The rally against Greece was visible on financial markets where interest rates on Greek governmental bonds had reached historical heights, making it almost impossible for the country to borrow money on financial markets and putting in danger the country’s solvability.

After the 2008-2009 financial crisis, Greek public financial numbers continued to deteriorate and in 2010 after a downgrade from a rating agency, a financial rally started against Greek bonds. To avoid the rally spreading to other countries like Spain or Portugal, a financial intervention was decided at the European level: European Commission, European Central Bank and International Monetary Fund (called the Troika). The rally against Greece was visible on financial markets where interest rates on Greek governmental bonds had reached historical heights, making it almost impossible for the country to borrow money on financial markets and putting in danger the country’s solvability.


From 2010 to 2012 two recovery plans were set to help Greek public finances avoid full default that could have led to a financial crisis in the whole eurozone (European Commission 2012). On the one hand, these plans asked private banks holding public Greek bonds to erase 50 % of the debt and on the other hand, at the Greek national level, asked for deep and simultaneous national structural reforms. These structural reforms, which were implemented during the following years, were very unpopular: the main objective was a sharp decrease in public expenses (pensions, civil servant’s salaries, labour reforms …) during an economic crisis period, accentuating, even more, the economic contraction cycle.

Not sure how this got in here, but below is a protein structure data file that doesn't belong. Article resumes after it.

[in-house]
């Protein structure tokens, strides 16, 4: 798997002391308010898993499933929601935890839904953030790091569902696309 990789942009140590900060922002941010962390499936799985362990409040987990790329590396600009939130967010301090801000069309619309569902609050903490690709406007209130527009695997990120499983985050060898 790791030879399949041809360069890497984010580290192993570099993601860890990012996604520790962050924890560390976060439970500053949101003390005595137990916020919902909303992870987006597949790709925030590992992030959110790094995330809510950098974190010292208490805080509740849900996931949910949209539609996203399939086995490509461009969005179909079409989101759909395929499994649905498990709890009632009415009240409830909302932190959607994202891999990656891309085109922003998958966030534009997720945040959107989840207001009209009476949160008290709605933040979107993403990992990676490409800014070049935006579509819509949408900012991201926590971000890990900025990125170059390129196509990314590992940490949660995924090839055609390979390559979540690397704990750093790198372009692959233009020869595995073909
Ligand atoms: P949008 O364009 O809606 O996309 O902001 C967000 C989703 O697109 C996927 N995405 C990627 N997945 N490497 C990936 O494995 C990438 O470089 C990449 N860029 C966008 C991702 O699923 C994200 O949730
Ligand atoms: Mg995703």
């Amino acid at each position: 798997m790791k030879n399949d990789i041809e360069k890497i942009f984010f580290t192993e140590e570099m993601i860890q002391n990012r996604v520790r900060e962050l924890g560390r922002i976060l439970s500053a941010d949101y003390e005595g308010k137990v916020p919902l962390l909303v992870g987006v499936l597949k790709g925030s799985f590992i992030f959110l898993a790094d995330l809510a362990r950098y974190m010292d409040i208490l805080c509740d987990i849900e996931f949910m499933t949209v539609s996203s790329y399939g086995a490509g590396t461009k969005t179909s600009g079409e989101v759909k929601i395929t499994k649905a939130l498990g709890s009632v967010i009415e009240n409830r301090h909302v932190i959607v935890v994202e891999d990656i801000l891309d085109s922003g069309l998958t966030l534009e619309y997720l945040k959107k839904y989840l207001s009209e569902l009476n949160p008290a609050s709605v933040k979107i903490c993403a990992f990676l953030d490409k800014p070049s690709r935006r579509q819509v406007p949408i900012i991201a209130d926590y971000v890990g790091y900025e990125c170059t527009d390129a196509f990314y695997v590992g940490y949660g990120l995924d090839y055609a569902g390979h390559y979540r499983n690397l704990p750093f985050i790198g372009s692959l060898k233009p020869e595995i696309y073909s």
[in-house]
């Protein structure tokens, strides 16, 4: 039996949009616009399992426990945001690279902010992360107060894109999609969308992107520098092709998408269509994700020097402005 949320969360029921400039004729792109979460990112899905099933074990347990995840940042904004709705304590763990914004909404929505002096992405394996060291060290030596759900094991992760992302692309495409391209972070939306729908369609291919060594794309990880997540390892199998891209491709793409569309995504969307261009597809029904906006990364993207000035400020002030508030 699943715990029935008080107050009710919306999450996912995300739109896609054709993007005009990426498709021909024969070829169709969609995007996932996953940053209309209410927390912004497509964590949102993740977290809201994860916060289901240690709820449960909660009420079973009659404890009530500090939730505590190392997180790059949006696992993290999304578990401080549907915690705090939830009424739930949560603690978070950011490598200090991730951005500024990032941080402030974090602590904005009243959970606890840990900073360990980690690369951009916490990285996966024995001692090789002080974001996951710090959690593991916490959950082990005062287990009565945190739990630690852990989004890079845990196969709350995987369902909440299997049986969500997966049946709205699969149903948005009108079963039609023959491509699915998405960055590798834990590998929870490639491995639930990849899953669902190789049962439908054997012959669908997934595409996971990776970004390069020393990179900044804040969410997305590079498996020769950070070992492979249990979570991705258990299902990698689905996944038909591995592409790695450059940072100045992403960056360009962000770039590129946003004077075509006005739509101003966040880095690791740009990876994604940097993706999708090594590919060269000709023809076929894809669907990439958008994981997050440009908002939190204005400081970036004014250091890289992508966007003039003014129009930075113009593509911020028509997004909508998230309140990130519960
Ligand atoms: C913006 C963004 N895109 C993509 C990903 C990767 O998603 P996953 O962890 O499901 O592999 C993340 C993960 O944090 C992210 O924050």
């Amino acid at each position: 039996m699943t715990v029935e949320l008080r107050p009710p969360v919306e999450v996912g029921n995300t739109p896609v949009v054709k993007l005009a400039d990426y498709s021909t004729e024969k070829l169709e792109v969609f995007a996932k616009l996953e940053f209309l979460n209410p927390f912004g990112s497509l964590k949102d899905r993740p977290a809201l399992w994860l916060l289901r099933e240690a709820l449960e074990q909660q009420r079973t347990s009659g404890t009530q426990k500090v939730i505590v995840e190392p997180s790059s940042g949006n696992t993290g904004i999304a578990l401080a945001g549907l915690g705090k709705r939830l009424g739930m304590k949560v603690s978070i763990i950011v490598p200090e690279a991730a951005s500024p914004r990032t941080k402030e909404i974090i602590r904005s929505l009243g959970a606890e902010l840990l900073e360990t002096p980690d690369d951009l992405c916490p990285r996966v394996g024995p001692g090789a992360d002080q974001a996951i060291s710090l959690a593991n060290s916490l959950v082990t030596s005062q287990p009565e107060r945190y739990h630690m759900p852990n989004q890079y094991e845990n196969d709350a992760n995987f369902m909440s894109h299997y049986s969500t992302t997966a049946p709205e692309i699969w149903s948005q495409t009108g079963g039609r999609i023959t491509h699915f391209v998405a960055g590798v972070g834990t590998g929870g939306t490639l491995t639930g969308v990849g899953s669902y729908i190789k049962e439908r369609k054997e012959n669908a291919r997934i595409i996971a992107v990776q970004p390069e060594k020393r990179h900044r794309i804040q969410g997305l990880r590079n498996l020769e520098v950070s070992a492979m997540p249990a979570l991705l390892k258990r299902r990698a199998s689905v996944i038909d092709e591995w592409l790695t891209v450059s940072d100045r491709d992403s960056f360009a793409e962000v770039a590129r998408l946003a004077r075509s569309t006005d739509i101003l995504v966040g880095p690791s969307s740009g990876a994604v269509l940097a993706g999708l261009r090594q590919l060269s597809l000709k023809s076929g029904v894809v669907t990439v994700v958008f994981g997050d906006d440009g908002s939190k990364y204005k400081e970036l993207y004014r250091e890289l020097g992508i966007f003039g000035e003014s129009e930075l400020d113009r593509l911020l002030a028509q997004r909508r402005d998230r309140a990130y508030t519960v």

It’s in that context, after four years of economic recession and the implementation of tough structural reforms, that new elections were held in January 2015. Syriza, an extreme left political party – whose main leader was Alexis Tsipras - announced that if they were elected, they would be ready to fight, to refuse and reject all the austerity measures. Consequently, his party won the elections (Financial Times 2015).


The “No” victory was interpreted by the Greek people as the full rejection of the austerity measures, as celebrations at the Syntagma place (Athens) have shown.

After a failed round of negotiations between the Troika and the Syriza government, a few months after the elections, a referendum was organized by Tsipras to ask the Greek people if they would accept the third recovery plan proposed by the Troika. Alexis Tsipras was supporting the “Oxi” (no) as a way for him to get some additional bargaining power in what was a very unbalanced negotiation in terms of power (